The Unfound Door Achieves Several Business Enterprise Certifications

Ely Hemnes, owner of The Unfound Door.

The Unfound Door, a Denver-based a creative consulting agency specializing in the design and construction industry, recently achieved several distinguishable certifications at the local, state and federal levels including MWBE – Women Business Enterprise; DBE – Disadvantaged Business Enterprise; EBE – Emerging Business Enterprise; SBE – Small Business Enterprise; and WOSB – Woman-Owned Small Business.

Ely Hemnes, owner of The Unfound Door, commented, One of the tenets that I built my company on, was to not only become a designated woman-owned small business, but to also be an active participant in this community. I utilize the education, training, and tools available to me through these certifications and supporting organizations to be a better leader and ally to both other woman-owned and minority small businesses and to our clientele.”

According to the U.S. Small Business Administrations (SBAs) 2020 Small Business Profiles of the States and Territories of Colorado, there are 653,639 small businesses in Colorado, representing 99.5 percent of all the businesses in the state. Of those businesses, only 2,000 are registered with the Denver Economic Development & Opportunitys (DEDOs) Division of Small Business Opportunity (DSBO), according to the City and County of Denvers Small Business Vendor Directory.

This distinct list of vendors, that includes The Unfound Door, offers firms looking to hire these certified small businesses financial and cultural benefits. Financial advantages for larger firms that hire MWBE certified firms include tax breaks and tax incentives, especially at the federal level. The Minority Business Development Agency (MBDA) established a tax incentive that thereby reduces overall tax liabilities for firms that hire MWBE certified firms for projects funded with federal and/or state grants or loans. In addition, hiring MWBE firms for design and construction teams that pursue public projects that require a diversity fulfillment goal could assist those firms to win more public projects.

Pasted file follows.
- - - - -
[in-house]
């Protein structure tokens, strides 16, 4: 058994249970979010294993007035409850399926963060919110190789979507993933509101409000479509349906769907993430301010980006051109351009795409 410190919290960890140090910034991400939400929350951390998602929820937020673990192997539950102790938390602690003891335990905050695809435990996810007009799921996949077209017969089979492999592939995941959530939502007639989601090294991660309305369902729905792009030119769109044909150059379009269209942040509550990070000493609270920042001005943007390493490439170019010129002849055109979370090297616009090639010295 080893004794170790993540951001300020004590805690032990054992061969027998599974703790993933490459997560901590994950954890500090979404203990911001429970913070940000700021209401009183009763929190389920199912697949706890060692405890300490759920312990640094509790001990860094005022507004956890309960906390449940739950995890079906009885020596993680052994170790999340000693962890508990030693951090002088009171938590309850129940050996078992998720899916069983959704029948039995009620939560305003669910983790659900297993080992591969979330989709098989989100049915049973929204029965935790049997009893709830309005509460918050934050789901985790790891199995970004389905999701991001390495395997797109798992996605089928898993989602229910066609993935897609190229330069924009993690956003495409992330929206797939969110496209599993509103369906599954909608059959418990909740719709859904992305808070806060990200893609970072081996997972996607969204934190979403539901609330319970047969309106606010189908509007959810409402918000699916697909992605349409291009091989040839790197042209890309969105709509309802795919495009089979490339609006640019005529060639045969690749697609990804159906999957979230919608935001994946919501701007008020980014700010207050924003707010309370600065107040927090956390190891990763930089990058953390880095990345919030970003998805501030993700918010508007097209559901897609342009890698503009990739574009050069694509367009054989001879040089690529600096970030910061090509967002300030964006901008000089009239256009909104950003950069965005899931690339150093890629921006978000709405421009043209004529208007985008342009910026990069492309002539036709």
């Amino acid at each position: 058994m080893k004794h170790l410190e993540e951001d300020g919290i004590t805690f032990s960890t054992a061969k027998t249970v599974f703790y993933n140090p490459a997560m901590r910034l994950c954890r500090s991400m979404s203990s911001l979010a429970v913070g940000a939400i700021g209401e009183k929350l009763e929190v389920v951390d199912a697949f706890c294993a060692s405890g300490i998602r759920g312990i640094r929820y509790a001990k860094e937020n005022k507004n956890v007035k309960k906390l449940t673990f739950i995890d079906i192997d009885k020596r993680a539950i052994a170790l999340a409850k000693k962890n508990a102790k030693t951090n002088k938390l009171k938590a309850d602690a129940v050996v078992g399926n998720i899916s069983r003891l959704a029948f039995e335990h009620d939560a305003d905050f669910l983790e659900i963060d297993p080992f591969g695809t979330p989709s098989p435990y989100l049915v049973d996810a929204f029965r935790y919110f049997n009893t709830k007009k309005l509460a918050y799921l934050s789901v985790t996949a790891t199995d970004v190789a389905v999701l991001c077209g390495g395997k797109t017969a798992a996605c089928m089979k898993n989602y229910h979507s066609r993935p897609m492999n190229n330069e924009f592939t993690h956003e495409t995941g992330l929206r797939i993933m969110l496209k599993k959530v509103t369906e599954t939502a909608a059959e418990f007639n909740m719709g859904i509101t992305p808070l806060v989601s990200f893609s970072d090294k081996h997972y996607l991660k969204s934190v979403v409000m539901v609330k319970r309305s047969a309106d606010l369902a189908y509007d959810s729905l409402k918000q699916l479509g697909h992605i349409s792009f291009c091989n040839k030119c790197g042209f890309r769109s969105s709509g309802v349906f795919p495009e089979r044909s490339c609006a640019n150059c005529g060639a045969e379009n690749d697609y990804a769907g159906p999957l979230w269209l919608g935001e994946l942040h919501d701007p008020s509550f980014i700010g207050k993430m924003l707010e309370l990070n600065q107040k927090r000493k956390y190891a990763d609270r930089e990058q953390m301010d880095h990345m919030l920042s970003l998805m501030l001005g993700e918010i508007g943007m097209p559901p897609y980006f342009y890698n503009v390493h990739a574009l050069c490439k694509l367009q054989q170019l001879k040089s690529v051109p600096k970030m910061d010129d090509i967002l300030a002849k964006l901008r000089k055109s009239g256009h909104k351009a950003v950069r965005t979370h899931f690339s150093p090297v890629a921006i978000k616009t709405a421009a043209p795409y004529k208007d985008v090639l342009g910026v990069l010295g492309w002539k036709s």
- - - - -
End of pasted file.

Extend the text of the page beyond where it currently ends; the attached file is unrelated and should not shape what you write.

In addition to the financial benefits, according to a January 2018 McKinsey & Company study Delivering Through Diversity, “Companies have increasingly begun to regard inclusion and diversity as a source of competitive advantage, and specifically as a key enabler of growth. Yet progress on diversification initiatives has been slow. And companies are still uncertain about how they can most effectively use diversity and inclusion to support their growth and value-creation goals.”

If 2020 has demonstrated anything to businesses, a key takeaway is that being transparent about who companies work with and expanding the cultural make-up of their vendors and suppliers is essential to making an impact buyer’s brand loyalty. According to Hemnes, achieving these valued certifications allows The Unfound Door to distinguish itself as a company actively increasing the knowledge of potential client needs, industry trends, project updates and the constantly changing landscape of Colorado.

We are also continually garnering support and connections within our community and the industries in which we work. Especially during these uncertain economic times, we want to make accessing our services and products easier and more seamless by participating in the bidding systems utilized by client companies and government entities that include MWBE designations,” concluded Hemnes.

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